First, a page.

Pumpkin Processing

ASimpleHomestead.com - pumpkin seeds

Remember when I talked about Olivia the pumpkin?

ASimpleHomestead.com - pumpkin painting

Shortly after Halloween, Olivia “disappeared”. We weren’t going to draw attention to her absence in case that would cause a disturbance. Then again, we didn’t exactly hide the fact that we were chopping up a pumpkin. She was so big, we could only cook half of the pumpkin at one time in our oven – two 1/4 pieces on a baking sheet.

ASimpleHomestead.com - Olivia the pumpkin

We didn’t bother covering it, it just went into the oven at 350°F for an hour or until tender. Because we wanted a smooth consistency in our pumpkin, after it was cooked and cooled slightly, we poured batches of it into our food processor to puree it. An upright blender or immersion blender would work too.

ASimpleHomestead.com - pumpkin puree

Then we measured out 2 cups of puree into freezer bags since cans of pumpkin puree are usually 15-16 ounces and most recipes are geared towards that amount.
So just how big was Olivia?

ASimpleHomestead.com - pumpkin puree

We ended up with 40 cups of pumpkin – enough for 20 pumpkin pies! That’s a lot of pumpkin for a family that typically only buys 2-3 cans of pumpkin a year. Time to find some great pumpkin recipes… one of which I’ll share soon.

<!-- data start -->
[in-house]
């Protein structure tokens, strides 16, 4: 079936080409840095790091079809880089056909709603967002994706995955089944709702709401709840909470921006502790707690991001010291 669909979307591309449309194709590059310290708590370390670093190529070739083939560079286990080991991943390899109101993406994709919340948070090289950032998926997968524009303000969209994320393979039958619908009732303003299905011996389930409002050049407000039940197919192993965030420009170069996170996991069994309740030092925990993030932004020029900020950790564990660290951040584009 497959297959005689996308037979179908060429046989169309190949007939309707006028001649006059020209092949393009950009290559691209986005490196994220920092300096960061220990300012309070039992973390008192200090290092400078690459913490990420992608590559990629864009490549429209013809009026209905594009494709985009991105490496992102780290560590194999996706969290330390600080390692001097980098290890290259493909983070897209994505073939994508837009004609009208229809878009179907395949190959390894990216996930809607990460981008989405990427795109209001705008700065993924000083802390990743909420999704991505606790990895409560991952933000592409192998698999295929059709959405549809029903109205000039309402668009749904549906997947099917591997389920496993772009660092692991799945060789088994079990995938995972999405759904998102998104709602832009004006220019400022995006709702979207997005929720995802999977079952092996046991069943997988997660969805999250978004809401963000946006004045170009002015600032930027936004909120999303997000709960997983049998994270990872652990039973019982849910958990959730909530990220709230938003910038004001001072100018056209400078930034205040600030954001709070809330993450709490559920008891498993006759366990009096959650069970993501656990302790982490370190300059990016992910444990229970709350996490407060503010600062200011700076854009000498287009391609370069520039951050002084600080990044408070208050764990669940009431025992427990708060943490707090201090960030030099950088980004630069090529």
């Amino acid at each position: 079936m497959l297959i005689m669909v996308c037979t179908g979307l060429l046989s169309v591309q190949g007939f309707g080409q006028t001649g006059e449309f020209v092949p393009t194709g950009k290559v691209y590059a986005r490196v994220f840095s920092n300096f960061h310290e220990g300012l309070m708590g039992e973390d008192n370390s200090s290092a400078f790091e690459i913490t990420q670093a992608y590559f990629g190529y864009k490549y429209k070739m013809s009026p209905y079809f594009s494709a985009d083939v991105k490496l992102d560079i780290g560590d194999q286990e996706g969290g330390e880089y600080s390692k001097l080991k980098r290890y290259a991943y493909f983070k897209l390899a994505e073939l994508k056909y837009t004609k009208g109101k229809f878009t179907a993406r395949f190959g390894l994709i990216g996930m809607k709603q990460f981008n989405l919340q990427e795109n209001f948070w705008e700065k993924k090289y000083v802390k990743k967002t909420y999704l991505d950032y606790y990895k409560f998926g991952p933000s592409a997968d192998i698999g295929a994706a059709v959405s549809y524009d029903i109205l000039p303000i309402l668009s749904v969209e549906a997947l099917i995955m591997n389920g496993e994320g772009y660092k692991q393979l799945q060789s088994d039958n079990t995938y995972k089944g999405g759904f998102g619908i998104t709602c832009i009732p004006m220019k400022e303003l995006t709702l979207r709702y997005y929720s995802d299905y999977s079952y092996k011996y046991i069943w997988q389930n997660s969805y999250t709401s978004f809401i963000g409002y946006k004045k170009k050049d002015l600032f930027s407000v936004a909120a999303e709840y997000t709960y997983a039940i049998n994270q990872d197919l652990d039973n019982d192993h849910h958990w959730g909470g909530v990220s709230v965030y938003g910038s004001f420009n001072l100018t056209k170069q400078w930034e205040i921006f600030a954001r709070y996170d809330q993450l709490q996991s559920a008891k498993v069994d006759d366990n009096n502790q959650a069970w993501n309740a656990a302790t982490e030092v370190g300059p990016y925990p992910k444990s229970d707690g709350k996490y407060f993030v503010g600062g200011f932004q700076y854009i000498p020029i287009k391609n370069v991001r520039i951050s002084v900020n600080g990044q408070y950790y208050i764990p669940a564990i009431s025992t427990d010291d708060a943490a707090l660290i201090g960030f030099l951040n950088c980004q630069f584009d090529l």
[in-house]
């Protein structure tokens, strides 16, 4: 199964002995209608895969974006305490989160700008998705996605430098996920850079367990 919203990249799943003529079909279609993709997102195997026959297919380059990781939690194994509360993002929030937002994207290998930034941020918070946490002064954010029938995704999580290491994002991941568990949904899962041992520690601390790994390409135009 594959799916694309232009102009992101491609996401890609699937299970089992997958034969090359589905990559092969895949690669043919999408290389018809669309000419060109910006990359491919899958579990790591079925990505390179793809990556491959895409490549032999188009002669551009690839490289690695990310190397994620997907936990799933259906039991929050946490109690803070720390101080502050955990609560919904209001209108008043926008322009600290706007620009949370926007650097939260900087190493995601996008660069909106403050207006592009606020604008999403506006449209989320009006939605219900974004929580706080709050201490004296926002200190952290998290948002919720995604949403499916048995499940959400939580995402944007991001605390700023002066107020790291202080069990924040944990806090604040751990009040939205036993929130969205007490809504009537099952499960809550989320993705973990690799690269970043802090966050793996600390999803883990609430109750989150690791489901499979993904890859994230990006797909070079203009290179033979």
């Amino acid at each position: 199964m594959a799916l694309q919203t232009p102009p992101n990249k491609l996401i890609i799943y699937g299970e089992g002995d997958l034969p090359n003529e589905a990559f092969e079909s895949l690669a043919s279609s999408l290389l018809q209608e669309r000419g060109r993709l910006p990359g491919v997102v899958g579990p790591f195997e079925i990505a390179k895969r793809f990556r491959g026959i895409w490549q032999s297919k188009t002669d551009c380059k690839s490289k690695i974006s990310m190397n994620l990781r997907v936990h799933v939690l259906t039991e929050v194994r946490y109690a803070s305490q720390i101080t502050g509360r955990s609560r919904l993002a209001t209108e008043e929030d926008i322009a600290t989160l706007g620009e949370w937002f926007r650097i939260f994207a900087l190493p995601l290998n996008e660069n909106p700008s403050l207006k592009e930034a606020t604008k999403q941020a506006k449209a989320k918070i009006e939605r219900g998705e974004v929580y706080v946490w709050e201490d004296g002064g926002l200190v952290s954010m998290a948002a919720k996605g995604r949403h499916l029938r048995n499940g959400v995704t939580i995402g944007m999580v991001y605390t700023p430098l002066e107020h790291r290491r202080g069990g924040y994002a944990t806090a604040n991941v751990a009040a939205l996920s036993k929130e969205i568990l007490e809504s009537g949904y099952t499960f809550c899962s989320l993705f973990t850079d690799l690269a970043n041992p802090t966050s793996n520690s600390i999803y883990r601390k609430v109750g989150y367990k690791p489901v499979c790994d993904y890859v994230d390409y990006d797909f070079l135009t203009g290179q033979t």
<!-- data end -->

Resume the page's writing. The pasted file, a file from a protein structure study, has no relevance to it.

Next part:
Truthfully, my favorite part of the pumpkin this year was all the wonderful seeds. I don’t remember being a big fan of roasted pumpkin seeds growing up, but I sure loved them this year. It was a fight to see who would get the last of the seeds since they disappeared so quickly in three tummies. I read a tip that said the best way to separate the seeds from the innards is to put them in a large bowl and add water. Begin stirring and separating with your hands. The heavier fibers will sink to the bottom and light seeds will float.

ASimpleHomestead.com - pumpkin seeds

Another tip? Think about using WARM water when doing this. You’d think it would be obvious, but apparently not to some – like me. Sheesh!

ASimpleHomestead.com - pumpkin seeds

After the seeds were completely cleaned, they were tossed with a little bit of olive oil and sprinkled with salt. We roasted the seeds on a baking sheet at 250°F for about 30 minutes. They were delicious but a little messy with the salt falling off. Papa suggested next time perhaps we should try a different technique – to boil for a few minutes in salt water instead. Maybe next year.

I know there is supposed to be a difference between “pie pumpkins” and “jack-o-lanterns”, but frankly I haven’t noticed a difference in our baking; this one actually tastes better because it was home-roasted.

Since we have an abundance of pumpkin in our freezer, does anyone have some favorite pumpkin recipes they’d like to share?

3 Replies to “Pumpkin Processing”

  1. That’s a LOT of pumpkin! I have a couple of large winter squash that I plan to cook soon, but I haven’t decided how…they are kind of intimidating. Maybe I’ll take your approach. And about the seeds…do you eat the shell? or just the kernel inside? I’ve always wondered.

    1. For these I eat both the seed and the shell, mainly because of the time it would take to shell the seeds! I love pepitas (pumpkin seeds) – I just wish we’d gotten more of them from our large pumpkin 🙂

      1. Thanks – perfect timing! I’ve just begun cooking the winter squash saved from my garden. Lots of big seeds 🙂

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